The Methodist preacher Dr Adam Clarke lived in the house between 1824 and 1832. Dr Clarke founded a place of worship nearby on Joel Street in 1826 which was regularly very well attended. It was expanded in March 1827 to include a Sunday school, continuing after Dr Clarke's death in 1832 until his daughter-in-law's husband, John Harnett, forced the Methodists to leave the cottage. A new place of worship was soon established in Field End Road in 1848.[3]

Lawrence James Baker of the London Stock Exchange bought the house and grounds in 1864 and had two additional wings added. Baker had several new cottages built for workers within the grounds, designed by Harold Ainsworth Peto of Eastcote House and Ernest George. Peto's sister, Helen Agnes Peto, married Baker's son, Lawrence Ingham Baker. The newly married couple moved into Eastcote Lodge, built within the grounds and designed by Peto and George.[4]

Baker leased the rights to shoot in Copse Wood, Park Wood and Manor Farm from their owner, King's College, Cambridge. He bought the land in 1873, eventually owning 387 acres (157 ha), and had gamekeeper's cottages built in Fore Street and Mad Bess Woods.[4]

Final years


After Lawrence James Baker moved to Ottershaw Park in Chertsey in the 1880s, he let out Haydon Hall to Captain Bennett-Edwards from 1886. Captain Bennett-Edwards and his wife, a novelist, opened the grounds for flower shows, and established a cricket ground for the Eastcote Cricket Club. The house was later bought by Mrs Bennett-Edwards. After her death in 1936, the Ruislip-Northwood Urban District Council and Middlesex County Council bought the house and grounds, intending to make it the new civic centre. The outbreak of the Second World War delayed the conversion work, and following a long period of deterioration, the house was eventually demolished in 1967.[5] The grounds were retained for the public and continue to be used by Eastcote Cricket Club.[6]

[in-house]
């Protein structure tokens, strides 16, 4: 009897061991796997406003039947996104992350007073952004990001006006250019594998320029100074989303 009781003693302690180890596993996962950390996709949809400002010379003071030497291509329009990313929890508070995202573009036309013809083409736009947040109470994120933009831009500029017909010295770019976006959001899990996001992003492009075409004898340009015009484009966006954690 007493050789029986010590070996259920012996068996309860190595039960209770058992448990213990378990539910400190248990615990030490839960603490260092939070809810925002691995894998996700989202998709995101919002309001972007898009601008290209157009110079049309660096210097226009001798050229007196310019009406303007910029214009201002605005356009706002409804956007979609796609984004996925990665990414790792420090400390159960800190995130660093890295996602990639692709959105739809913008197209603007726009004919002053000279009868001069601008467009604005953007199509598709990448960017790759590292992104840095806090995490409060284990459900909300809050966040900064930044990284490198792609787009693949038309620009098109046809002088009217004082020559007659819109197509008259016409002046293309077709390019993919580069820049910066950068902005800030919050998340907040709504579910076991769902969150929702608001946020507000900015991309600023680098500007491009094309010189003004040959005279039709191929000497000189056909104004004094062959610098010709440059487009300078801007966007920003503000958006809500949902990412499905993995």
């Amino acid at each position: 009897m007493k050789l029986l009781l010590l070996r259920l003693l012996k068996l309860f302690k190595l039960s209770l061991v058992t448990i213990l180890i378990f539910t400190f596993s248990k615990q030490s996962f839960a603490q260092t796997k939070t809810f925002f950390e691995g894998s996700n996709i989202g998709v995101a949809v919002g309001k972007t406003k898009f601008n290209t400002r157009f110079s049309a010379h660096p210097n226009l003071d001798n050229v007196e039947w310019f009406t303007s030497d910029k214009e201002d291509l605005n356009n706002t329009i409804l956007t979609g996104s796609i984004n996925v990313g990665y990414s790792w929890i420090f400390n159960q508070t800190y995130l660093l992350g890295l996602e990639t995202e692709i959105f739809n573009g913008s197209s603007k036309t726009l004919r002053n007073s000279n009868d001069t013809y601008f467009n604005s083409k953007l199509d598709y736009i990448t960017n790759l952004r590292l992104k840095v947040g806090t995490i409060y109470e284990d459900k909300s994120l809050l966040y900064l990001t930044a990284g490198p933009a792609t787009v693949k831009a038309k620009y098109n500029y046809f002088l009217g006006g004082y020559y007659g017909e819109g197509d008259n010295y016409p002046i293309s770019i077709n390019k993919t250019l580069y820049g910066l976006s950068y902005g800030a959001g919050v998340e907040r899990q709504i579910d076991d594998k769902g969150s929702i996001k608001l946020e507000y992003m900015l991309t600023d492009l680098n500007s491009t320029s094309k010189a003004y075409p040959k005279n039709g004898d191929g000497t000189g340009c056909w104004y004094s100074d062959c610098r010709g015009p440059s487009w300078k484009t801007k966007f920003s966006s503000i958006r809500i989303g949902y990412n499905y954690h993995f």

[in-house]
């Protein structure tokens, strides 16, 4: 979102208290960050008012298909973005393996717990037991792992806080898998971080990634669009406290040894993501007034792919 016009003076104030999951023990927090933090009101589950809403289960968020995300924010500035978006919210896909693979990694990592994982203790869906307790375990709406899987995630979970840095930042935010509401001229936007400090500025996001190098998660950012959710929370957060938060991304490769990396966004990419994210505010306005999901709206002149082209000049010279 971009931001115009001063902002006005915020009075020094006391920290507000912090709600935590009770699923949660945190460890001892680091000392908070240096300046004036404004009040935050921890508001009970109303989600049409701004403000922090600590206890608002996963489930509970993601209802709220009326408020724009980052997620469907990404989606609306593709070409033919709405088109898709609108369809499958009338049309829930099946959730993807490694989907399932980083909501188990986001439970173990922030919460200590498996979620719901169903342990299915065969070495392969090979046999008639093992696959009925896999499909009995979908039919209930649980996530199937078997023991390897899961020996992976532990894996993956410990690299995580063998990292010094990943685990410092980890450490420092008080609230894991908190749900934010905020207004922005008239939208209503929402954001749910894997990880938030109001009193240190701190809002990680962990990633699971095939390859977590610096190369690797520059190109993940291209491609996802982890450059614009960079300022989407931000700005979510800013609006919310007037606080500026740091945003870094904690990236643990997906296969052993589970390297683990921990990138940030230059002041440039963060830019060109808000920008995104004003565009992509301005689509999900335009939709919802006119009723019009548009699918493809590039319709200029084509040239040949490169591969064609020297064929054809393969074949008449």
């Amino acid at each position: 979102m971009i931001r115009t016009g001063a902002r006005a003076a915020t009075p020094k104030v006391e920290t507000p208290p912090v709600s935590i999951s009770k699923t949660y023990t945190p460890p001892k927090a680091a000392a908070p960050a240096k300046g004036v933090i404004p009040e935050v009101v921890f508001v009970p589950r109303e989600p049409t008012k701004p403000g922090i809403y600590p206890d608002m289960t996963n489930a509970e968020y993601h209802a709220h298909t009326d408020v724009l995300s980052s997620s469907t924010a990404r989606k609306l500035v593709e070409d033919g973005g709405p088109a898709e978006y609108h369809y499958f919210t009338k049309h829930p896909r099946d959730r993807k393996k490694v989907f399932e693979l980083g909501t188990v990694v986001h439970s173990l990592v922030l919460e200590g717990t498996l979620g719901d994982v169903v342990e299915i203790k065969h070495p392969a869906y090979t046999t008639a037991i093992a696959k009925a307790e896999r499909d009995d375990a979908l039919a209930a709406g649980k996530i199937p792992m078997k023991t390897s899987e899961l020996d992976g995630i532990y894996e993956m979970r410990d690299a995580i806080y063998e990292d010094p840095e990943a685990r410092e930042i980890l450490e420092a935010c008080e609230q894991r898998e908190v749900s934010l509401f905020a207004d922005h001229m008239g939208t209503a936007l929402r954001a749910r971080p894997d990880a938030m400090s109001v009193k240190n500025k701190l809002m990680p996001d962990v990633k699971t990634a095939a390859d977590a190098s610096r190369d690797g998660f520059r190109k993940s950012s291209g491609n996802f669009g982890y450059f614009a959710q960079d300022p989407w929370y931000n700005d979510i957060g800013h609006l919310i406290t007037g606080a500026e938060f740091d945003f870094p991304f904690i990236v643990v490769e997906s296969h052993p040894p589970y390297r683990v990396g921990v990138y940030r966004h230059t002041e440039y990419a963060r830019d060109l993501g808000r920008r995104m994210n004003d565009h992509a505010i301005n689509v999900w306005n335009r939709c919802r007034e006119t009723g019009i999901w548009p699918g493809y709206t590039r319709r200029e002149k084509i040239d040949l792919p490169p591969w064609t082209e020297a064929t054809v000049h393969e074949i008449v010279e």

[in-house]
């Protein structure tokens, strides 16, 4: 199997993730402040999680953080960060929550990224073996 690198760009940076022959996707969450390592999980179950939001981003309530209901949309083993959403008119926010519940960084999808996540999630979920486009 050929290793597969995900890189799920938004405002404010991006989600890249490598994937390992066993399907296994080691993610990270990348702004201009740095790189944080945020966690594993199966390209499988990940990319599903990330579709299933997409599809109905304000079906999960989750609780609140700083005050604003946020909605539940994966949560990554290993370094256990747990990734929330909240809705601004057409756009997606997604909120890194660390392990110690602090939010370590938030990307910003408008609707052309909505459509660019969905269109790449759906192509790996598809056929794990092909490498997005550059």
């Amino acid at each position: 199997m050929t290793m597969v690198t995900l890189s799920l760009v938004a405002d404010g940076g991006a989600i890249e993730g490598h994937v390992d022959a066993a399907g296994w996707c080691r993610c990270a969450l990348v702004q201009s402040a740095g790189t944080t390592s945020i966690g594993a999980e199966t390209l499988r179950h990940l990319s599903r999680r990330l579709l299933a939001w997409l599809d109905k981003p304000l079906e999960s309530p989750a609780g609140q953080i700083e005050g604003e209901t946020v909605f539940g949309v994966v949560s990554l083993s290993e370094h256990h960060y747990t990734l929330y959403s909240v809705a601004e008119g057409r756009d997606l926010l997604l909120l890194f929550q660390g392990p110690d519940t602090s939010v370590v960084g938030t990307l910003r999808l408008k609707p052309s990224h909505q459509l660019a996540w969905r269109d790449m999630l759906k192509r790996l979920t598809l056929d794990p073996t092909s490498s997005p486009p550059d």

The Friends of Eastcote House Gardens issued in 2016 'Haydon Hall's Forgotten History'. This publication is available through the Friends of Eastcote House Gardens priced at £5. All the money goes to the Friends that received the Queen's Award for Voluntary Service in 2016. Contact point is via The Friends of Eastcote House Gardens website under about us and then go down to publications. This update is placed by Andy Weller the author and archivist at Eastcote House Gardens.


  1. ^ a b Bowlt 1994, p.31
  2. ^ Ruislip, Northwood and Eastcote Local History Society 1984, p.19
  3. ^ a b Bowlt 1994, p.33
  4. ^ a b Bowlt 1994, p.34
  5. ^ Bowlt 1994, p.35
  6. ^ Ruislip, Northwood and Eastcote Local History Society 1984, p.20
  • Bowlt, Eileen. M. (1994) Ruislip Past. London: Historical Publications ISBN 0-948667-29-X
  • Ruislip, Northwood and Eastcote Local History Society (1984) Eastcote: a pictorial history. London: Ruislip, Northwood and Eastcote Local History Society ISBN 0-9507154-2-5

51°35′18″N 0°24′22″W / 51.58833°N 0.40611°W / 51.58833; -0.40611